CAS  PubMed  Article  Google Scholar 

  40. 40.

    Yin XR, Chen KS, Allan AC, Wu RM, Zhang B, Lallu N, Ferguson IB. Ethylene-induced modulation of genes associated with the ethylene signaling pathway in ripening kiwifruit. J Exp Bot. 2008;59:2097–108.

    CAS  PubMed  PubMed Central  Article  Google Scholar 

  41. 41.

    Langfelder P, Horvath S. WGCNA: an R package for weighted correlation network analysis. BMC Bioinformatics. 2008;9:559.

    PubMed  PubMed Central  Article  CAS  Google Scholar 

  42. 42.

    Huang SX, Ding J, Deng DJ, Tang W, Sun HH, Liu DY, Zhang L, Niu XL, Zhang X, Meng M, Yu JD, Liu J, Han Y, Shi W, Zhang DF, Cao SQ, Wei ZJ, Cui YL, Xia YH, Zeng HP, Bao K, Lin L, Min Y, Zhang H, Miao M, Tang XF, Zhu YY, Sui Y, Li GW, Sun HJ, Yue JY, Sun JQ, Liu FF, Zhou LQ, Lei L, Zheng XQ, Liu M, Huang L, Song J, Xu CH, Li JW, Ye KY, Zhong SL, Lu BR, He GH, Xiao FM, Wang HL, Zheng HK, Fei ZJ, Liu YS. Draft genome of the kiwifruit Actinidia chinensis. Nat Commun. 2013;4:2640.

    PubMed  PubMed Central  Article  CAS  Google Scholar 

Download references


We thank Prof. Don Grierson (University of Nottingham, UK) for extensive revisions to the manuscript, and Miss Rong Jing (Agricultural Experiment Station, Zhejiang University) for plant cultivation.


This research was supported by the National Key Research and Development Program (2018YFD1000200), the National Natural Science Foundation of China (31722042, 31901737), and the Fok Ying Tung Education Foundation, China (161028). The funders had no role in the material creation, designing the study, analysis data and in writing the manuscript.

Author information




YXR and ZAD designed the study. ZAD, LJZ, ZQY and LXF performed the experiments. ZQY, FXG, GHS and YYQ analyzed the data; YXR and ZAD wrote the manuscript. All authors read and approved the final manuscript.

Corresponding authors

Correspondence to Aidi Zhang or Xueren Yin.

Ethics declarations

Ethics approval and consent to participate

Not applicable.

Consent for publication

Not applicable.

Competing interests

The authors declare that they have no competing interests.

Additional information

Publisher’s Note

Springer Nature remains neutral with regard to jurisdictional claims in published maps and institutional affiliations.

Supplementary information

Additional file 1.

Concentrations of volatile compounds detected in ‘Hayward’ kiwifruit during storage (ng/g FW).

Additional file 2:

Figure S1. An heatmap of volatile compounds detected in ‘Hayward’ kiwifruit in response to ethylene or 1-MCP treatment during storage. Figure S2. PCA analysis of the volitial compounds and ethylene production in kiwifruit treated with control, ethylene (100 μl l− 1, 24 h) and 1-MCP (1 μl l− 1, 24 h). Figure S3. Phylogenetic tree analysis of kiwifruit AdAT17 and AAT sequences in other species. Figure S4. Phylogenetic tree of kiwifruit AdFAD1 with Arabidopsis thaliana AtFAD2–8, tomato SlFAD3/StFAD7 and PpFAD. Figure S5. Phylogenetic tree of AdNAC5 with kiwifruit (A. chinensis and A. arguta) reported NACs and Arabidopsis thaliana NACs.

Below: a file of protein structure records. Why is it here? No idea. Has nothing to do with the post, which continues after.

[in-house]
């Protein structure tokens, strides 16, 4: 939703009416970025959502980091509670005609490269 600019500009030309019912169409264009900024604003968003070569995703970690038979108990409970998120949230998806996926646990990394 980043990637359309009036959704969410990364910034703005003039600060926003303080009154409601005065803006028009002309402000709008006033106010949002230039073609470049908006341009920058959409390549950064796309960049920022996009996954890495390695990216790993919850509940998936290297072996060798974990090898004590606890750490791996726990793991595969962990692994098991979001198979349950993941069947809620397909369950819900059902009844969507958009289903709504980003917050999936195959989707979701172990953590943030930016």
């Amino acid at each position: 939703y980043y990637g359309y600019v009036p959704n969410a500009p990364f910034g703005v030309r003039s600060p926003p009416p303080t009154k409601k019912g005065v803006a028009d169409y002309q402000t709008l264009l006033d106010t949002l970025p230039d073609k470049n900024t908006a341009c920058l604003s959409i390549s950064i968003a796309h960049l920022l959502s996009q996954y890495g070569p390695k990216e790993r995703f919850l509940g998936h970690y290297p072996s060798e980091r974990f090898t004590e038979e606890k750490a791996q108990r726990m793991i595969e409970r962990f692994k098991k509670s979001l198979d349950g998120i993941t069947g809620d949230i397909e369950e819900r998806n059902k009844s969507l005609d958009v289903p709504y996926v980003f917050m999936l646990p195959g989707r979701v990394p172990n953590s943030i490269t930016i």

Additional file 3:

Table S1. Aroma biosynthesis structural genes. Table S2. Primers for real-time PCR. Table S3. Sequences (5′ to 3′) for promoter isolation. Table S4. Primers for vector construction for dual-luciferase assays.

Rights and permissions

Open Access This article is licensed under a Creative Commons Attribution 4.0 International License, which permits use, sharing, adaptation, distribution and reproduction in any medium or format, as long as you give appropriate credit to the original author(s) and the source, provide a link to the Creative Commons licence, and indicate if changes were made. The images or other third party material in this article are included in the article's Creative Commons licence, unless indicated otherwise in a credit line to the material. If material is not included in the article's Creative Commons licence and your intended use is not permitted by statutory regulation or exceeds the permitted use, you will need to obtain permission directly from the copyright holder. To view a copy of this licence, visit The Creative Commons Public Domain Dedication waiver ( applies to the data made available in this article, unless otherwise stated in a credit line to the data.

Reprints and Permissions

About this article

Verify currency and authenticity via CrossMark

Cite this article

Zhang, A., Zhang, Q., Li, J. et al. Transcriptome co-expression network analysis identifies key genes and regulators of ripening kiwifruit ester biosynthesis. BMC Plant Biol 20, 103 (2020).

Download citation


  • Aroma
  • Kiwifruit
  • RNA-seq
  • Ester biosynthesis
  • Transcriptional regulation
  • Ripening fruit
  • NAC
  • Dof